Cesira and her 13-year-old daughter, Rosetta, flee from the allied bombs in Rome during the second world war. They travel to the village where Cesira was born. During their journey and in the village, the mother does everything to protect Rosetta. However, on one occasion they both get raped by soldiers hiding in a church. This cruel event is too much for the always powerful fighting Cesira and she suffers from a breakdown. During their stay in the village, a young intellectual, Michele falls in love with Cesira who does not know how to reply to the advances of such a gentleman.
Running Time: 100 Minutes
MPAA Ratings: NR
Mama Mia! Loren deservedly won a Best Actress Oscar--the first to a non-American actress in a foreign-language film--for this Vittorio De Sica film, adapted by screenwriter Cesare Zavattini from an Alberto Moravia novel. It's not a great De Sica-Zavattini collaboration;much of the movie suffers from poor pacing and listlessness, but Loren is a marvel to behold.
She plays Cesira, a young widow in 1943 Italy who leaves her grocery store in San Lorenzo in the hands of her sometime lover (Raf Vallone), fleeing Allied bombing with her teenage daughter, Rosetta (Eleanora Brown), to return to her native village. There, after an arduous journey, she meets Michele (Jean-Paul Belmondo), the intellectual son of a local farmer with whom Rosetta falls in love, though he falls for her lovely mother. As the town grows increasingly besieged by bombing and shortages, Michele is forced to guide some fleeing Germans on an escape route, while Cesira and Rosetta go back to Rome for safety. Along the way, mother and daughter suffer a tragedy that changes both their lives forever, despite Cesira's best efforts to protect her child from the ravages of war. Loren also won the Best Actress Award at Cannes and the same honor from the British Film Academy;more important, she demonstrated in this film that she was a mature actress with talent to match her looks. And that deglamourized, she was still magnificent. But Eleanora Brown's role (originally meant for Loren, with Magnani to play the mother;the latter refused) is underwritten, Belmondo's character is a rehashed cliche, and Loren's affair with Vallone has had all the sex sucked out of it. It's almost as though everyone pinned their hopes on a big, international success for Loren, so they side-stepped her earth mother getting too carnal. But if the plot turns feel predictable, Loren rises to their occasions with the primal maternal force almost as old as time itself.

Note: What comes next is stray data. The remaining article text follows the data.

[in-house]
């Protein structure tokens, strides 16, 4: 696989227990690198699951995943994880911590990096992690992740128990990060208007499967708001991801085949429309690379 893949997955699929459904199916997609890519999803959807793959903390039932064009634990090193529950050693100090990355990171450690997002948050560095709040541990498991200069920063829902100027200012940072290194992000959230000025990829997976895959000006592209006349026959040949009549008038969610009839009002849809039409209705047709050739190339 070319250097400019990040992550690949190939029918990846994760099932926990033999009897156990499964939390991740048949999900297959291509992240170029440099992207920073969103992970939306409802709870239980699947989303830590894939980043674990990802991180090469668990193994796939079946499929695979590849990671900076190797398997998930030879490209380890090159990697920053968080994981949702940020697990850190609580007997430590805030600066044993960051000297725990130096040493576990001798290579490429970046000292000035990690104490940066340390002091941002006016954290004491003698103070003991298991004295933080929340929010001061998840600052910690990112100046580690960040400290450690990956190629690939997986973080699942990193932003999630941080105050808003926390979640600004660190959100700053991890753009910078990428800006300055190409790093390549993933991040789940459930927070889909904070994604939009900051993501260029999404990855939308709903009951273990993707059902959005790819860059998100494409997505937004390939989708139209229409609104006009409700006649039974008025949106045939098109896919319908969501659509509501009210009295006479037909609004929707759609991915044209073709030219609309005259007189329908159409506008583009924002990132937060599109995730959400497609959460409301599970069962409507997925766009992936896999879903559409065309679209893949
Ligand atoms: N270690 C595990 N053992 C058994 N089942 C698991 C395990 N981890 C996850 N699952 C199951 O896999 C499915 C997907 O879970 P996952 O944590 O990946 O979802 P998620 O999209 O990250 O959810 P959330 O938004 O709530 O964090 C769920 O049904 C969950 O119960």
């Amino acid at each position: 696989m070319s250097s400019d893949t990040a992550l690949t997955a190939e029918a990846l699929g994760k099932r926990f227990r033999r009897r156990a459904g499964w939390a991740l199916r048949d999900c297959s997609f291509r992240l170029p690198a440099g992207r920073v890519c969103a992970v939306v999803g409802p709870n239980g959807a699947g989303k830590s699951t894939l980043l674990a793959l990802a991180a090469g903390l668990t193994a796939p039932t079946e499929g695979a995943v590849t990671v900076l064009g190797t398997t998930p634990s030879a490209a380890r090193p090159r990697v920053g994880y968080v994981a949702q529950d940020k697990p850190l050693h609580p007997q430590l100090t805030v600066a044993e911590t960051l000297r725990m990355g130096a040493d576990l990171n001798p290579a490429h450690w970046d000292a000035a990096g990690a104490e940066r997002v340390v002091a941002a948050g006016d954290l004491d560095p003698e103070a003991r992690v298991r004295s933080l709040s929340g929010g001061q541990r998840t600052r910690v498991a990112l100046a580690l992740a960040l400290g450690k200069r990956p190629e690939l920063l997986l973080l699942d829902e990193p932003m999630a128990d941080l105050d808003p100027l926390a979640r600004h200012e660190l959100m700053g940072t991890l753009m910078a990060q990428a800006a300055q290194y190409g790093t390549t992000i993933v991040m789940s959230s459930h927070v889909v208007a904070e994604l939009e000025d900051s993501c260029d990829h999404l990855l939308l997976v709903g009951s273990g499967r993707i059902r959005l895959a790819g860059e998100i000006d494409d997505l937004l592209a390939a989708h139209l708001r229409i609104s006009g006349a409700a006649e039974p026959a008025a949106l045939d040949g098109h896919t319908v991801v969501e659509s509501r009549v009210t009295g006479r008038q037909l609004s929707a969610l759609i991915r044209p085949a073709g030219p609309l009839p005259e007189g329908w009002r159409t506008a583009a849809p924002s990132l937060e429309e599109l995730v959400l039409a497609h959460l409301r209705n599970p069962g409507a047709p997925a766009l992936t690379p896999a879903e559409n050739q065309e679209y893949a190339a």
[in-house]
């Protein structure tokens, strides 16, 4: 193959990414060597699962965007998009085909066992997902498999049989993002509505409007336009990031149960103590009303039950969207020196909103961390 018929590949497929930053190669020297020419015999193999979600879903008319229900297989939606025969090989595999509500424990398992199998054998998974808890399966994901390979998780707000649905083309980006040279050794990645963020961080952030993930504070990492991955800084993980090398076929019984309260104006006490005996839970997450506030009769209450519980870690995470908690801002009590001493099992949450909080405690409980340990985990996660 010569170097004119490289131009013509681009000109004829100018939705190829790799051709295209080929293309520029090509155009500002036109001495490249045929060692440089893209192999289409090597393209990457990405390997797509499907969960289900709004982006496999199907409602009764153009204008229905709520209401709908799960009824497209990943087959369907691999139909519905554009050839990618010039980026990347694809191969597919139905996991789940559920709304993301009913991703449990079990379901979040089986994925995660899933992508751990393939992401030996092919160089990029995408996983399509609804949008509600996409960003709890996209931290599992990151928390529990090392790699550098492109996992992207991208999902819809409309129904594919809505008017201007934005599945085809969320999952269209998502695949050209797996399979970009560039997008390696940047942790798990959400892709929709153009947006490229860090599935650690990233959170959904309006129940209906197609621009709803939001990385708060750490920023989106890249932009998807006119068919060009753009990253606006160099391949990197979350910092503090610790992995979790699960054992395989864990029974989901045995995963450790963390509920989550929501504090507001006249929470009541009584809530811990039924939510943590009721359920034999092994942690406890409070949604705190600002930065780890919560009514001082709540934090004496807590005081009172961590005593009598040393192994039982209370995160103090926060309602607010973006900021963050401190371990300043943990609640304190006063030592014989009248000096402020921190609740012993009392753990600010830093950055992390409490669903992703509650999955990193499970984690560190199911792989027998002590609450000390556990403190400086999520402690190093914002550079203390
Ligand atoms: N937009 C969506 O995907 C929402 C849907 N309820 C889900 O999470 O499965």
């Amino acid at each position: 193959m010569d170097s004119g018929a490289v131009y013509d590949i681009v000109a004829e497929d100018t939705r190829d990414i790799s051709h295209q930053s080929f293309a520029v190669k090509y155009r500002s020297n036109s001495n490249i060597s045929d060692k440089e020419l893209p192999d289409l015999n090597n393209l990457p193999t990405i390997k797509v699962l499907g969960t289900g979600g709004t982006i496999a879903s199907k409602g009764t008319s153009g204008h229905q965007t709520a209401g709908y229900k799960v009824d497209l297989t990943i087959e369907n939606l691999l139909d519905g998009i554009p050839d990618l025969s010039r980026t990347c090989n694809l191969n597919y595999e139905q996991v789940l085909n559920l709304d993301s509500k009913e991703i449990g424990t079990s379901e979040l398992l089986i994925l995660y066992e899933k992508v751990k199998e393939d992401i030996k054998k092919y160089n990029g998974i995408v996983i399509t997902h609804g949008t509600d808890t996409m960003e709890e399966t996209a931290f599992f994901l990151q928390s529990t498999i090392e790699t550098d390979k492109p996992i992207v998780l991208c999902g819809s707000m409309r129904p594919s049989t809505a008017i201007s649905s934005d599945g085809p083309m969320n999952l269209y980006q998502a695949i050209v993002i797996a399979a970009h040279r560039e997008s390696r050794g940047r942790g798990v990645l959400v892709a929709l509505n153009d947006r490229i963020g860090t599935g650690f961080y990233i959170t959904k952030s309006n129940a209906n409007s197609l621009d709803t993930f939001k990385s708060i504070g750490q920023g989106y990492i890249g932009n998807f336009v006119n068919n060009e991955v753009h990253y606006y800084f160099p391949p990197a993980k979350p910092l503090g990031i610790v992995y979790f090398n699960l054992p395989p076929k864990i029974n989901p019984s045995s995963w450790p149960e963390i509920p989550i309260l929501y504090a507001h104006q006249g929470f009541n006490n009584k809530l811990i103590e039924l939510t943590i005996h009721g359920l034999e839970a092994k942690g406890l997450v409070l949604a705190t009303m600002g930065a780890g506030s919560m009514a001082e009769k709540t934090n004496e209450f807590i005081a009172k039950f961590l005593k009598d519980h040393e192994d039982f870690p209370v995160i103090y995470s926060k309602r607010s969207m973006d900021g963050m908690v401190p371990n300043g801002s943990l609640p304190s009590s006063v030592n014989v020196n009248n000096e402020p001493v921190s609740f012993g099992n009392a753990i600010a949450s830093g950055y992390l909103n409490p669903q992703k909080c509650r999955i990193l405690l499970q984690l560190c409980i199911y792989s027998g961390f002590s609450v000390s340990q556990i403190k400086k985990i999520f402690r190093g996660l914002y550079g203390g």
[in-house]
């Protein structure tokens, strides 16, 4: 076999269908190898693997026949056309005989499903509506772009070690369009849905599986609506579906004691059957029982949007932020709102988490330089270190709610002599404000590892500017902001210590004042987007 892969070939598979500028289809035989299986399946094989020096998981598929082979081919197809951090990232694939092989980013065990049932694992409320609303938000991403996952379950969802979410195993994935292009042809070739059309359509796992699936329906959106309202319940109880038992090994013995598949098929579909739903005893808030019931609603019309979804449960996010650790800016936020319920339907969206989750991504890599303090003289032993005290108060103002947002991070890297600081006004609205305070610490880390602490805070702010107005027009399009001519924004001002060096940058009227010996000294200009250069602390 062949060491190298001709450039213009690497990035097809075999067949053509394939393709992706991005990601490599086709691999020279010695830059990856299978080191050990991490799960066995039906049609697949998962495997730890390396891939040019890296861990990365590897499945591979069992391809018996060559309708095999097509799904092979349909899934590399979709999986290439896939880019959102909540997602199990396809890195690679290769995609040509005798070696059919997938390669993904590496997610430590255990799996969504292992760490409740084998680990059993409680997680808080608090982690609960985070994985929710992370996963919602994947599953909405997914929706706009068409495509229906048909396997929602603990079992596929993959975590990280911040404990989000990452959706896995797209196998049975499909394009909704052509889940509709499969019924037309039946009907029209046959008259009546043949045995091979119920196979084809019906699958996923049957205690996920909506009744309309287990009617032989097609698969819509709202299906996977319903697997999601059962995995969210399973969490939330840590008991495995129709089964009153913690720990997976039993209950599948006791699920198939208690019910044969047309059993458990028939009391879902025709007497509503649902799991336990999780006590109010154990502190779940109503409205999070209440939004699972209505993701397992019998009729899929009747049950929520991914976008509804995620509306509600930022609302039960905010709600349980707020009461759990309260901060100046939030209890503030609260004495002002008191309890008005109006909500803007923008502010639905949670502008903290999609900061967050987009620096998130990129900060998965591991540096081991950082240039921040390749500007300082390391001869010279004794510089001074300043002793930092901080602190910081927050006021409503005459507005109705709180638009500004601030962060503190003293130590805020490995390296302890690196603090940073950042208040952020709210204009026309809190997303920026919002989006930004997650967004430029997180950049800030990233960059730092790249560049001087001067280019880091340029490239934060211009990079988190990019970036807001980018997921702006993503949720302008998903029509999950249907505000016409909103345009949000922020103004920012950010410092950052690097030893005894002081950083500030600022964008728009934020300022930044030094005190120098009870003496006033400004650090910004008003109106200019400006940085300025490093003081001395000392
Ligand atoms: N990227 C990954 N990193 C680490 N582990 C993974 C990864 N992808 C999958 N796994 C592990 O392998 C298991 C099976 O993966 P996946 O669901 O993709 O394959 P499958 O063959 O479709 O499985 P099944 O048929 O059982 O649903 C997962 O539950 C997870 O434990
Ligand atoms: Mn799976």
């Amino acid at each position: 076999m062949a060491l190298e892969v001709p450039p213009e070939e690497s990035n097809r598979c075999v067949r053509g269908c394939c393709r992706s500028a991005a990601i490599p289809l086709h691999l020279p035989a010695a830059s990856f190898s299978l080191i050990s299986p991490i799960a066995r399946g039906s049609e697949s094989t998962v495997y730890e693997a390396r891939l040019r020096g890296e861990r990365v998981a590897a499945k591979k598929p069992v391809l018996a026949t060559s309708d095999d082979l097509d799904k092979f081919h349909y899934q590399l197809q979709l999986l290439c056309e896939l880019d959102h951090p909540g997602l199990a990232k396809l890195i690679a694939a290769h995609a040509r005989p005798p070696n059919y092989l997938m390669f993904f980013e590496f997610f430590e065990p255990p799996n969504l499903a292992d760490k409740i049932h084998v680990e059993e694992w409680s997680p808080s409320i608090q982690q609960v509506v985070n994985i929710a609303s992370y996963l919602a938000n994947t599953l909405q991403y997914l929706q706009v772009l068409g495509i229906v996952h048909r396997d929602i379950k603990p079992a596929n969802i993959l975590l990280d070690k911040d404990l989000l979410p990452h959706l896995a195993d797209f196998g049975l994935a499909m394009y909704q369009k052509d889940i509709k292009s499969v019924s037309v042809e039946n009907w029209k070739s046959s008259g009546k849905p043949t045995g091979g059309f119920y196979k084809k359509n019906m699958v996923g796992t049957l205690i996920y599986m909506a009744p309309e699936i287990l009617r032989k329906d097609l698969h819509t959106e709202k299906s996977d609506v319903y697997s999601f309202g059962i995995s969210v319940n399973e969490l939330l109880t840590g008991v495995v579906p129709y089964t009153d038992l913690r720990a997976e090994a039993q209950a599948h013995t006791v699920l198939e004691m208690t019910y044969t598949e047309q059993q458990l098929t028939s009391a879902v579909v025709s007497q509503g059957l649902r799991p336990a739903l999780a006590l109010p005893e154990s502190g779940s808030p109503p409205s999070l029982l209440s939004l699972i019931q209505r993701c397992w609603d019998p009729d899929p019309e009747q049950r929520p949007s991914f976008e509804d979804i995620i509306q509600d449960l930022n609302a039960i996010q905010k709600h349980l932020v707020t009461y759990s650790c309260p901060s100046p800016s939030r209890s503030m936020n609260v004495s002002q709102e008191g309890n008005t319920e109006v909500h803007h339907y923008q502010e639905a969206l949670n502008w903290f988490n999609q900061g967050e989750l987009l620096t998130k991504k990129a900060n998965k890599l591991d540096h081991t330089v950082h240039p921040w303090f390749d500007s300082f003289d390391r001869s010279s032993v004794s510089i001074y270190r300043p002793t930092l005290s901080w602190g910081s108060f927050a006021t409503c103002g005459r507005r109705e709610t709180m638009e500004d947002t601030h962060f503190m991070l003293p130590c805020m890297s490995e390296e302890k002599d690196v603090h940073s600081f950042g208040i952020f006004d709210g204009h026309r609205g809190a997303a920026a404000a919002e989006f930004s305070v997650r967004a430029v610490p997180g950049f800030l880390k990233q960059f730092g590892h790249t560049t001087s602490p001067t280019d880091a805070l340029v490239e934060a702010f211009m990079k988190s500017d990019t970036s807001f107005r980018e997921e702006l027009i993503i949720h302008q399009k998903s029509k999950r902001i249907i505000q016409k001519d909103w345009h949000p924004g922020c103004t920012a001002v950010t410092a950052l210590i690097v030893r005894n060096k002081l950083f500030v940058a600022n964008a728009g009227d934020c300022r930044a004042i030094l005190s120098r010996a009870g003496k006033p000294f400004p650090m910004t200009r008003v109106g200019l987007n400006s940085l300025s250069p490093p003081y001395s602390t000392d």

De Sica and Zavattini's previous collaborations included SHOESHINE, THE BICYCLE THIEF, and UMBERTO D., while TWO WOMEN doesn't match the greatness or simplicity of those neo-realist masterworks, it remains a remarkably moving, humane vision of individual struggle in an inhumane world. www.tvguide.com
Sophia Loren, has Defiantly delivered the greatest performance in the history of movie. This film is a war film that focuses more on the people who suffer, instead of telling the story of those fighting the battle. It's also a movie about love, relationship, bonding between a woman and her daughter. Sophia's performance as the widowed mother of a teen age girl in this movie that depicted the horrors of the second great war was absolutely heart-felt and perfect. Belmondo is also very good. Young Eleonora Brown's performance gets better during the film. The last 30 minutes of the movie are poignant. It's heartbreaking to listen to Cesira apologize to Rosetta. written by Johnny 5
Vittorio De Sica
Best Actress in a Leading Role
BAFTA Film Awards
Best Foreign Actress
Blue Ribbon Award
Best Foreign Language Film
Cannes Film Festival
Golden Palm - Nominated
Best Foreign-Language Foreign Film
Italian National Syndicate of Film Journalists
Best Actress (Migliore Attrice Protagonista)
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